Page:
Why some people won’t change their minds even when faced with evidence they are wrong.



About luckyotter

Recovering from C-PTSD due to narcissistic abuse from childhood. I was married to a sociopathic narcissist for 20 years. Proud INFJ, Enneagram type 4w5. Animal lover, music lover, cat mom, unapologetic geek, fan of the absurd, progressive Christian, mom to 2 Millennials, mental illness stigma activist, passionate anti-Trumper. #RESISTANCE
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6 Responses to Why some people won’t change their minds even when faced with evidence they are wrong.

  1. rubycommenting says:

    So theyre closed minded and its saying that most people are that way.

    Liked by 1 person

    • I have always thought most people believed what they wanted to believe in general, but I believe all humans have a hugely disproportionate confidence and pride our own self-awareness and abilities to discern truth.

      I think many who survive and overcome narcissistic abuse are the first to relearn the value of groundedness, critical thinking and being intellectually honest with oneself. I have to laugh when my extremely self-confident and inexperienced relatives boast, for example, that they would never fall prey to an abuser (like I did) when even as they speak they may be demonstrating codependency in certain aspects of their lives, and are currently denying truths placed right before their eyes.

      I think a habitual disproportionate negative view of reality, and its evil twin opposite, a disproportionate positive way of thinking, are both enemies of the mind. (I also appreciated Otter, your last post on the dangers of “Positive Thinking”.) People have confused hoping for the best, with assuming the best, in mindless, knee jerk reaction to over negativity and negative thinking. Whereas negative thinking is the unrealistic reign of the inner critic, positive thinking inevitably produces a dissociation, a cognitive dissonance from all painful realities, and nonpositive or uncomfortable truths. (“What? Rethink the way I think? No can do, because that would be, well… uncomfortable!”)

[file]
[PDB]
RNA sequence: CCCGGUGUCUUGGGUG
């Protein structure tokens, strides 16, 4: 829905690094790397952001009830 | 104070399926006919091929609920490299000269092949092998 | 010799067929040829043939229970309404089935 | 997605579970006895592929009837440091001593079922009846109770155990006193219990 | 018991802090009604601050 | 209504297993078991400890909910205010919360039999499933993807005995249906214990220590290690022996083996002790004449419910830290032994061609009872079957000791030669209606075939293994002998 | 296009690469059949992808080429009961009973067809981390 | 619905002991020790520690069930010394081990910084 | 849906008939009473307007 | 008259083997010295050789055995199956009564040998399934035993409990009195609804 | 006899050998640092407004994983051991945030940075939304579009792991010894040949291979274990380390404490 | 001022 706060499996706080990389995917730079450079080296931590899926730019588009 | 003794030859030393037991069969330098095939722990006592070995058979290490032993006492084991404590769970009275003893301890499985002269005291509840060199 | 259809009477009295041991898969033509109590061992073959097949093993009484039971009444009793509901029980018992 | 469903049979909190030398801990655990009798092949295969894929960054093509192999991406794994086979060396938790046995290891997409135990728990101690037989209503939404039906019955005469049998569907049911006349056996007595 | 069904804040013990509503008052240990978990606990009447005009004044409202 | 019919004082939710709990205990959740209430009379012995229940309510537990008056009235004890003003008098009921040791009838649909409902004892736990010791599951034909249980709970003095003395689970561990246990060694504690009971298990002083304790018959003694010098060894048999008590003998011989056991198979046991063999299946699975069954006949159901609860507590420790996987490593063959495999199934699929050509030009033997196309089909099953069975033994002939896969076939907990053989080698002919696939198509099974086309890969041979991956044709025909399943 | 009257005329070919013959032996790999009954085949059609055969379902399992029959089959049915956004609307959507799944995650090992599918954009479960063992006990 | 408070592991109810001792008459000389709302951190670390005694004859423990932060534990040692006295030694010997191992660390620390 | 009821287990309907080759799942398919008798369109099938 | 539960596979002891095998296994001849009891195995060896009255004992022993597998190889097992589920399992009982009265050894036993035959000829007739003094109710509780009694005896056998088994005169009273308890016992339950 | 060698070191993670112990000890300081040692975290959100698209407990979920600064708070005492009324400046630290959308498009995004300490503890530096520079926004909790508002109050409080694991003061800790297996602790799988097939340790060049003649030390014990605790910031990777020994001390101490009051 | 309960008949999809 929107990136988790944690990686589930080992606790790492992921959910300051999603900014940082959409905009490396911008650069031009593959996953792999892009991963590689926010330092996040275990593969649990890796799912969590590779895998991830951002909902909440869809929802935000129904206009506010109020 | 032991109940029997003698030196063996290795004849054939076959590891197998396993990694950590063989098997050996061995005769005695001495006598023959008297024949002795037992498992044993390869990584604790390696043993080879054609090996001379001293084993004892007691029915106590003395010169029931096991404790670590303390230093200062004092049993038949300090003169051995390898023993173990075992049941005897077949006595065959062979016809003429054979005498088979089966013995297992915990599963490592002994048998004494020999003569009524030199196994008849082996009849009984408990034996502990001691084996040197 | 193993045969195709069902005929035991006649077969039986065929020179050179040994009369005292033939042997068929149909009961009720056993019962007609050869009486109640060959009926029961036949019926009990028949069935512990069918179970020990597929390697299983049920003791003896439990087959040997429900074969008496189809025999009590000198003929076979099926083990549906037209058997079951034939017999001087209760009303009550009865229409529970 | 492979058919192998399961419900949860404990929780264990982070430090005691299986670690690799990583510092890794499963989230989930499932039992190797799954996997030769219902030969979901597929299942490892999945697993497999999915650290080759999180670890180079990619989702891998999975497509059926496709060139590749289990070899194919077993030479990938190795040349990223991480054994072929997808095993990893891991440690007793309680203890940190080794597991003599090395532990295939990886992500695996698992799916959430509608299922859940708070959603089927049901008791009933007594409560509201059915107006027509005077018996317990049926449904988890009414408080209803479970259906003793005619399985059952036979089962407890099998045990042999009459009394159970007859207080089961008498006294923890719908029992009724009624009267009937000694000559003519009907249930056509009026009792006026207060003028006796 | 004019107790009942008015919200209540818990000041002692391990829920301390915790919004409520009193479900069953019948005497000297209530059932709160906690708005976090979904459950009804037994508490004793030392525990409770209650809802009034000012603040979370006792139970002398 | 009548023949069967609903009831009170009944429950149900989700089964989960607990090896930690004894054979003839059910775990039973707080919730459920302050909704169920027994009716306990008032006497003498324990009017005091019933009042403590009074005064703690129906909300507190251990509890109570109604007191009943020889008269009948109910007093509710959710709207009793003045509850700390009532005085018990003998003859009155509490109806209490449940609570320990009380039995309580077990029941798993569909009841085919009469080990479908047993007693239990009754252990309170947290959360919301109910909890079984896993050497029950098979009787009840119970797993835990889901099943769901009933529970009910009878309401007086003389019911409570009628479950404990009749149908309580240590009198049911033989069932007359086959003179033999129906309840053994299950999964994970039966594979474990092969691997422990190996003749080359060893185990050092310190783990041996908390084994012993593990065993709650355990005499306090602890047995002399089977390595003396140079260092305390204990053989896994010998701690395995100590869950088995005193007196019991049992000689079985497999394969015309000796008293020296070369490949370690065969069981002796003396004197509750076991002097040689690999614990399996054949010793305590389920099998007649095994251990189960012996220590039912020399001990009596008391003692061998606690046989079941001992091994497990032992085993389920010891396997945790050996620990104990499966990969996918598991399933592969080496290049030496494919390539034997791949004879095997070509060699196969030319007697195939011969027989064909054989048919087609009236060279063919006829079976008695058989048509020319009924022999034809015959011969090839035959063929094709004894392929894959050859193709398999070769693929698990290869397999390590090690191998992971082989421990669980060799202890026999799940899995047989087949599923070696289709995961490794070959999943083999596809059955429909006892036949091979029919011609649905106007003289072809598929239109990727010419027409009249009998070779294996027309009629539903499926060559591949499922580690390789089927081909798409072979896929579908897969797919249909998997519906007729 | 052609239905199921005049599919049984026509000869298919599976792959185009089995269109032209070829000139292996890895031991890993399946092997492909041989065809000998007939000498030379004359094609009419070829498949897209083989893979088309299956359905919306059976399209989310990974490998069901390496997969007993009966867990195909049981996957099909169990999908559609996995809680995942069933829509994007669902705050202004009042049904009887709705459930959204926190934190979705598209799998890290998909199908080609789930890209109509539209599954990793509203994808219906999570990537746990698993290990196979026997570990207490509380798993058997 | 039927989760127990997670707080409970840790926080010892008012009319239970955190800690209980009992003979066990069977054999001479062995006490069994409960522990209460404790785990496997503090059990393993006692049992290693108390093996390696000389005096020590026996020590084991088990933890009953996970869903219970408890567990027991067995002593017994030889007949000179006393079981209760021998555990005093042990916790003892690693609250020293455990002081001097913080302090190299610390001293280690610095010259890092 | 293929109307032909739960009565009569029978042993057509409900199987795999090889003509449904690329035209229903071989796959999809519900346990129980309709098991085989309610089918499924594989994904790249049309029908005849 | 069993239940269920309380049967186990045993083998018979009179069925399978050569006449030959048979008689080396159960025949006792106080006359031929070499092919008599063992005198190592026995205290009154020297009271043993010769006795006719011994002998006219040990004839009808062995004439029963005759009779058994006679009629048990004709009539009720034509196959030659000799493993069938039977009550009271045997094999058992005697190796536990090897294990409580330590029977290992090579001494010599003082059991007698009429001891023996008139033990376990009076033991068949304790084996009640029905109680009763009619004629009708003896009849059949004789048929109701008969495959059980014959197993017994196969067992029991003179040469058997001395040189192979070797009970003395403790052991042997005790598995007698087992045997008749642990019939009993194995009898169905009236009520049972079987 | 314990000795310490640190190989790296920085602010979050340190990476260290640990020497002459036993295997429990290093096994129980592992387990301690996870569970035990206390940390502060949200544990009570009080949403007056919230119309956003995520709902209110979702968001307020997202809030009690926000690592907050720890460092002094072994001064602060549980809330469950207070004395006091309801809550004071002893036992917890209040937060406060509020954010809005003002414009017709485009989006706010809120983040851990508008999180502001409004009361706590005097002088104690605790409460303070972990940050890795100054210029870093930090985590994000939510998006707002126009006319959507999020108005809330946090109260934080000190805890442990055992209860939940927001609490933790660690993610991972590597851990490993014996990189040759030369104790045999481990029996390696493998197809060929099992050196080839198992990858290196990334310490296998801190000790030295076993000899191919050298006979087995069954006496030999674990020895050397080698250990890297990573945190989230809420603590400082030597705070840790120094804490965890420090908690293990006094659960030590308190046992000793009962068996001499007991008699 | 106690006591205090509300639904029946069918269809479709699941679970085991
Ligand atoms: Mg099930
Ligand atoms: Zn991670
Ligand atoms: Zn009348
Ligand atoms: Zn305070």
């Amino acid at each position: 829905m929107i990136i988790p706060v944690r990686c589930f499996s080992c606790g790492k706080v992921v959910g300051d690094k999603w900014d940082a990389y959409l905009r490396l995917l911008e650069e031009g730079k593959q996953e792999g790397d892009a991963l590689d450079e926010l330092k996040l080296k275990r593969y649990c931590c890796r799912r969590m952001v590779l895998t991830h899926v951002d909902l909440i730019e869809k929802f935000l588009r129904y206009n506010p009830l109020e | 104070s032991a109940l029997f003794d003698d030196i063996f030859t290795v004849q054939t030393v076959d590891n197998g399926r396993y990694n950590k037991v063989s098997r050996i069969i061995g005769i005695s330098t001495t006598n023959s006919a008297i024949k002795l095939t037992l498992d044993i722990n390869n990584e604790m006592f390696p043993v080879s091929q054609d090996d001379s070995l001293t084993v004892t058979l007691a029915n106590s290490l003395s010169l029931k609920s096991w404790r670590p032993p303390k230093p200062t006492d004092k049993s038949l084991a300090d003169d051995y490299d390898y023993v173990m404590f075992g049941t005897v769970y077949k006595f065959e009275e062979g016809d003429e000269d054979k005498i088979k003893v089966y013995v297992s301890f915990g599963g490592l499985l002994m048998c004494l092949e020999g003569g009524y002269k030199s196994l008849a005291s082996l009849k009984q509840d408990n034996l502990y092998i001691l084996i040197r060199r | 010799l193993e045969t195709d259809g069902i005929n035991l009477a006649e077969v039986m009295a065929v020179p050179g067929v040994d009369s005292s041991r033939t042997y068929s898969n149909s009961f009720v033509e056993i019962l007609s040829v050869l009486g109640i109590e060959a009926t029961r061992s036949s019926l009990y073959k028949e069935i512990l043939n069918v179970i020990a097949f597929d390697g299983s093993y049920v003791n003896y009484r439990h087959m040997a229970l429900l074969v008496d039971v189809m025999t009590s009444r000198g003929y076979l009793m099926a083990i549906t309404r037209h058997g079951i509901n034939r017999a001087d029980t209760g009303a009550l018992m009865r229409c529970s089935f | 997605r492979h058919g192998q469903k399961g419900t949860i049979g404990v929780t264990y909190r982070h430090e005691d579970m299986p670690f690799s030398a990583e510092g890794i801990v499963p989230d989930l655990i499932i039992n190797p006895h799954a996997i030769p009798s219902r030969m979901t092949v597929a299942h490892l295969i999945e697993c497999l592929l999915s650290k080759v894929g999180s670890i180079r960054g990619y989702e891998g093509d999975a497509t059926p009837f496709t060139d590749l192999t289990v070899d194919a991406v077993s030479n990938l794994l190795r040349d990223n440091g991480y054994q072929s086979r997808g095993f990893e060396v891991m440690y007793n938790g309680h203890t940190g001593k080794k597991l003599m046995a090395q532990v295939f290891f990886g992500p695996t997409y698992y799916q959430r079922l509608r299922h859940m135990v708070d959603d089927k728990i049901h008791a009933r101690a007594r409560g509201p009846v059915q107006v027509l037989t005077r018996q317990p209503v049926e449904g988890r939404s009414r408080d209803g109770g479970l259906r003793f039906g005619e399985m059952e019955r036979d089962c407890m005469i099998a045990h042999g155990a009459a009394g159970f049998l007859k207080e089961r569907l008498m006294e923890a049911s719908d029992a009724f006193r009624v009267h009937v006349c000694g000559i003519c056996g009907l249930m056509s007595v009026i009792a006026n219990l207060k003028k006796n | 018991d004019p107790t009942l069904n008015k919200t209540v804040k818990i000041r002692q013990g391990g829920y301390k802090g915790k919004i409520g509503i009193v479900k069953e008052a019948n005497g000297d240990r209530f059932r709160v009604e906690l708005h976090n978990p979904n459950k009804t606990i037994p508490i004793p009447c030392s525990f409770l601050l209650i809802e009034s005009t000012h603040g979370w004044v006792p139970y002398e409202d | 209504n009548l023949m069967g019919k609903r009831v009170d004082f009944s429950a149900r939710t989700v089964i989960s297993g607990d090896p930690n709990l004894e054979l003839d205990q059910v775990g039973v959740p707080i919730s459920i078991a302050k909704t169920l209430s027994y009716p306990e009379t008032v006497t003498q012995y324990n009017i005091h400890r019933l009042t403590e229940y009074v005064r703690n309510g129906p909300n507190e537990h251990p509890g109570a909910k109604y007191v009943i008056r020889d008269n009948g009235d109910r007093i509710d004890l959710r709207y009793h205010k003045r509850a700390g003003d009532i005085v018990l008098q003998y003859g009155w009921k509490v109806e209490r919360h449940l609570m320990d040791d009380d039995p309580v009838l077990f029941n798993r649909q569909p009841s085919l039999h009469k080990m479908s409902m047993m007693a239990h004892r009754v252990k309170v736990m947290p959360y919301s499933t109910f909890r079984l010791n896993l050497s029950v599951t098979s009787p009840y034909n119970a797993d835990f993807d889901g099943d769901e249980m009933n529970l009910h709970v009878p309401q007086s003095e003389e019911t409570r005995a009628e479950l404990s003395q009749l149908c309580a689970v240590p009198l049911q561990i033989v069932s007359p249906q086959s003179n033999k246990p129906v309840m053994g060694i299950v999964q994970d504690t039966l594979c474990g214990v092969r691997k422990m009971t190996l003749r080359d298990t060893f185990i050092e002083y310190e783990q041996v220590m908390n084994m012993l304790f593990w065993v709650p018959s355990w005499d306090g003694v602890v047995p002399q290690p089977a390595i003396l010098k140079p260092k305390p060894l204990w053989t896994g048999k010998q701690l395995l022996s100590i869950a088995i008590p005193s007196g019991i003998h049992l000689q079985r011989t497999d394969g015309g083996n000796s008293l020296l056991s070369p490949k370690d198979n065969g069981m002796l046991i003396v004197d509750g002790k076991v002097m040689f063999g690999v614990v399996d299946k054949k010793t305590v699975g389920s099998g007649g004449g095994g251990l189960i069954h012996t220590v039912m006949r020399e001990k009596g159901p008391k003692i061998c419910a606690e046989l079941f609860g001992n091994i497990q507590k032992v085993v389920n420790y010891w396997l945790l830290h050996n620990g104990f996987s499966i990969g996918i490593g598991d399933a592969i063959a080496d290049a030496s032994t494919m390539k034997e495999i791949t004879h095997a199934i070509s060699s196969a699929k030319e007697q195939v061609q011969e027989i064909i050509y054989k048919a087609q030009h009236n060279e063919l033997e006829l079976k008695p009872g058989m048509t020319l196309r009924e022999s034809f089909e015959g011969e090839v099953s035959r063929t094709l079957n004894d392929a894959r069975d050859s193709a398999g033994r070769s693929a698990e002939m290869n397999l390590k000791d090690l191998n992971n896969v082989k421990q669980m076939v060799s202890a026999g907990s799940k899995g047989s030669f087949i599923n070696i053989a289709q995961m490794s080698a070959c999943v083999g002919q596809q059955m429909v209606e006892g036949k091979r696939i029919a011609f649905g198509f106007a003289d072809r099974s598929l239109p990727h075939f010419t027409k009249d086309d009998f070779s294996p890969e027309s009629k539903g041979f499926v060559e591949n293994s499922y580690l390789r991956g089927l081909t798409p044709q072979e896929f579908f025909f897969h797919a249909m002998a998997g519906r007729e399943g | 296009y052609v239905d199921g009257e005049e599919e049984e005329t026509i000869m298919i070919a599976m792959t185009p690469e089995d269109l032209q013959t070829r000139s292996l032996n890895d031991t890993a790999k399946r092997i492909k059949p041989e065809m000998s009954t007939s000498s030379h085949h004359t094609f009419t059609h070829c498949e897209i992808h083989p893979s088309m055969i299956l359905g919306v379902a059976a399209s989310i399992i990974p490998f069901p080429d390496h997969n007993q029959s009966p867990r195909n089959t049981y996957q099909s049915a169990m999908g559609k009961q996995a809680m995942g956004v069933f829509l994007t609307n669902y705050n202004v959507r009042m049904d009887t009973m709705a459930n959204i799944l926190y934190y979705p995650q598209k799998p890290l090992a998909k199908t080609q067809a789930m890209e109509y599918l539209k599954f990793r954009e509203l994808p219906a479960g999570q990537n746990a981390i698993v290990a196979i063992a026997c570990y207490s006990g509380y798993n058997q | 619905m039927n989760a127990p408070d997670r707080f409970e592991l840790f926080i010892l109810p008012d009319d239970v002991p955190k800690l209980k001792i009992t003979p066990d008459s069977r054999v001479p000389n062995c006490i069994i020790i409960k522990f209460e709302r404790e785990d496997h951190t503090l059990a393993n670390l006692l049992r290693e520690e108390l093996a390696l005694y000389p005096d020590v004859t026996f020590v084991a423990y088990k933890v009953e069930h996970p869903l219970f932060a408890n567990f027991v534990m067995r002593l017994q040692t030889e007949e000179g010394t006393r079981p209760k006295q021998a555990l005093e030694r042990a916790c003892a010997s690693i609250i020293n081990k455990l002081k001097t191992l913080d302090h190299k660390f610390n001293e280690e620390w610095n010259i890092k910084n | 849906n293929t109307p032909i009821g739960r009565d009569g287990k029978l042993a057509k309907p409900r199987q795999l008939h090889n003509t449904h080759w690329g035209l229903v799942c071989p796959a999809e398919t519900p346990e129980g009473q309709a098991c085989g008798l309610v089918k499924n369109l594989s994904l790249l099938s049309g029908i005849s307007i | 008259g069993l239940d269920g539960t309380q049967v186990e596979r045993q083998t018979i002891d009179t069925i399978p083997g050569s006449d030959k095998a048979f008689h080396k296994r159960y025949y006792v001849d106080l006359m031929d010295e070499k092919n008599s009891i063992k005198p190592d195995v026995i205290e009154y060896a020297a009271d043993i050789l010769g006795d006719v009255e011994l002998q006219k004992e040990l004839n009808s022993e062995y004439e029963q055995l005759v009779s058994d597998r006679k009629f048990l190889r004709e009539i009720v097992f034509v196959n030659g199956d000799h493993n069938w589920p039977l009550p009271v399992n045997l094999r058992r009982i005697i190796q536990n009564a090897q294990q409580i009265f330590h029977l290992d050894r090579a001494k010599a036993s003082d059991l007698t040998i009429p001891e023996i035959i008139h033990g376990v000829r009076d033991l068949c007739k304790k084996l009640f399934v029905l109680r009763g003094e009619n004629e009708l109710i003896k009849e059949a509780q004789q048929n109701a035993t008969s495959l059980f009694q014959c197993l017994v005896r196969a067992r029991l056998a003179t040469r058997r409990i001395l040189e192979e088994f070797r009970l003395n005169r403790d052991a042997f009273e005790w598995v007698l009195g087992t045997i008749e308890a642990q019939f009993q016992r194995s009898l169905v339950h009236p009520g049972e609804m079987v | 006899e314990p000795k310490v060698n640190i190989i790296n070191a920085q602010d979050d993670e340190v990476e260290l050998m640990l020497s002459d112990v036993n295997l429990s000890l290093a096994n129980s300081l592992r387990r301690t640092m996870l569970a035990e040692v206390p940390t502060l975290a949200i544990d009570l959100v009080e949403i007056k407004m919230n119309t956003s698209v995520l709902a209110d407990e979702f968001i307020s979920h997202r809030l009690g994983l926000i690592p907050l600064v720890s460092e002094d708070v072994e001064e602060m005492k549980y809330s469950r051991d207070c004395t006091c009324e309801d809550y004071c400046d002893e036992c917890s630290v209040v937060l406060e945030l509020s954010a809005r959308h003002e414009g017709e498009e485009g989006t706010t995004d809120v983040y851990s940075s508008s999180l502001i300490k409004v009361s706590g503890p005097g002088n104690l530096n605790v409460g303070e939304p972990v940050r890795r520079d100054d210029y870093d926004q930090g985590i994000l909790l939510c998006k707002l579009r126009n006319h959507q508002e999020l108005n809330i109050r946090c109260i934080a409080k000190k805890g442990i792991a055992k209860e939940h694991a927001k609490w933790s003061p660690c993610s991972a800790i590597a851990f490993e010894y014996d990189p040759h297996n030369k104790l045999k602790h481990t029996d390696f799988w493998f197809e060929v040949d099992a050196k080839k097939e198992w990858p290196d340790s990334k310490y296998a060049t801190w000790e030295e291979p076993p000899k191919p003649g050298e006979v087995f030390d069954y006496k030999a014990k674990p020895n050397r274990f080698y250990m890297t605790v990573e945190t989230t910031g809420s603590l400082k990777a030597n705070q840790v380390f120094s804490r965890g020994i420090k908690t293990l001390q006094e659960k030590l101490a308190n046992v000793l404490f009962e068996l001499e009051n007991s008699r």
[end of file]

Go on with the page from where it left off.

Yes, PT leads to cognitive dissonance, lack of empathy, narcissism and even sadism. Writer Dean Koontz depicted the dissociative dangers of extreme positivism beautifully in his mesmerizing horror/action/philosophical thriller novel From the Corner of His Eye. The killer is a protagonist for the self help teachings of a reknowned positive thinking guru, just taking this philosophy to its logical conclusions. Since he doesn’t want to consciously experience any negative “consequences” for his own “positive” actions, the way these consequences manifest themselves in the killer’s own body is fascinating, humorous and grotesque.

      Liked by 1 person

      • luckyotter says:

        Excellent points made here, LSG. I love Dean Koontz BTW! His books are hard to put down, but there’s always a message there that hope, empathy and kindness always win in the end. I read he is a devout Catholic and after he rediscovered his religion again, his books took on a more hopeful theme, even his horror novels. I didn’t read the book you mentioned, but I loved his series about the young man with the skin disorder where he couldn’t ever be exposed to sunlight (xeroderma pigmentosum). I forget what that character’s name was but he was a true hero.


  2. livingbythemoonlight says:

    Spot on!

    Liked by 1 person

  3. luckyotter says:

    I love the subversiveness of this meme. Note the ball cap that looks very reminiscent of the red MAGA caps Trump supporters wear. It couldn’t have been accidental! 😂😂😂


  4. Rayne says:

    So true. I used to be one of those closed minded people. Thank goodness I’m not anymore.

    Liked by 1 person

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